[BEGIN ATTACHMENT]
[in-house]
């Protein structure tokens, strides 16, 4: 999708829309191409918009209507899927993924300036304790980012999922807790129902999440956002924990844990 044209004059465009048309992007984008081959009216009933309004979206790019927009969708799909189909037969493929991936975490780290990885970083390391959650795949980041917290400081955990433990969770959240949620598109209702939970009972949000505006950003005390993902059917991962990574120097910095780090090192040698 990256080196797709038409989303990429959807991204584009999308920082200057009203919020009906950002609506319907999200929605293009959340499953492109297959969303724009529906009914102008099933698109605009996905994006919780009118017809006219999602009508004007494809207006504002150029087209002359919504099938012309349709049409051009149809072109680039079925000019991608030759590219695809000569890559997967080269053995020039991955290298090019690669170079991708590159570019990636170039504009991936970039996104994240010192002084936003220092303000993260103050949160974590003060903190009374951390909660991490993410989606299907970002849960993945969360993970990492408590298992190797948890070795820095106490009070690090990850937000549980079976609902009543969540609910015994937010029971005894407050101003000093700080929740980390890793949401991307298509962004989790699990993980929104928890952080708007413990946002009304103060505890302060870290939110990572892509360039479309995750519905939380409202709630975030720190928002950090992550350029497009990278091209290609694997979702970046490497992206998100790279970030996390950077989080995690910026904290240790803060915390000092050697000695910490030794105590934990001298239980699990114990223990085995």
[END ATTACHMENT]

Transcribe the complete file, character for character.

[in-house]
């Protein structure tokens, strides 16, 4: 999708829309191409918009209507899927993924300036304790980012999922807790129902999440956002924990844990 044209004059465009048309992007984008081959009216009933309004979206790019927009969708799909189909037969493929991936975490780290990885970083390391959650795949980041917290400081955990433990969770959240949620598109209702939970009972949000505006950003005390993902059917991962990574120097910095780090090192040698 990256080196797709038409989303990429959807991204584009999308920082200057009203919020009906950002609506319907999200929605293009959340499953492109297959969303724009529906009914102008099933698109605009996905994006919780009118017809006219999602009508004007494809207006504002150029087209002359919504099938012309349709049409051009149809072109680039079925000019991608030759590219695809000569890559997967080269053995020039991955290298090019690669170079991708590159570019990636170039504009991936970039996104994240010192002084936003220092303000993260103050949160974590003060903190009374951390909660991490993410989606299907970002849960993945969360993970990492408590298992190797948890070795820095106490009070690090990850937000549980079976609902009543969540609910015994937010029971005894407050101003000093700080929740980390890793949401991307298509962004989790699990993980929104928890952080708007413990946002009304103060505890302060870290939110990572892509360039479309995750519905939380409202709630975030720190928002950090992550350029497009990278091209290609694997979702970046490497992206998100790279970030996390950077989080995690910026904290240790803060915390000092050697000695910490030794105590934990001298239980699990114990223990085995």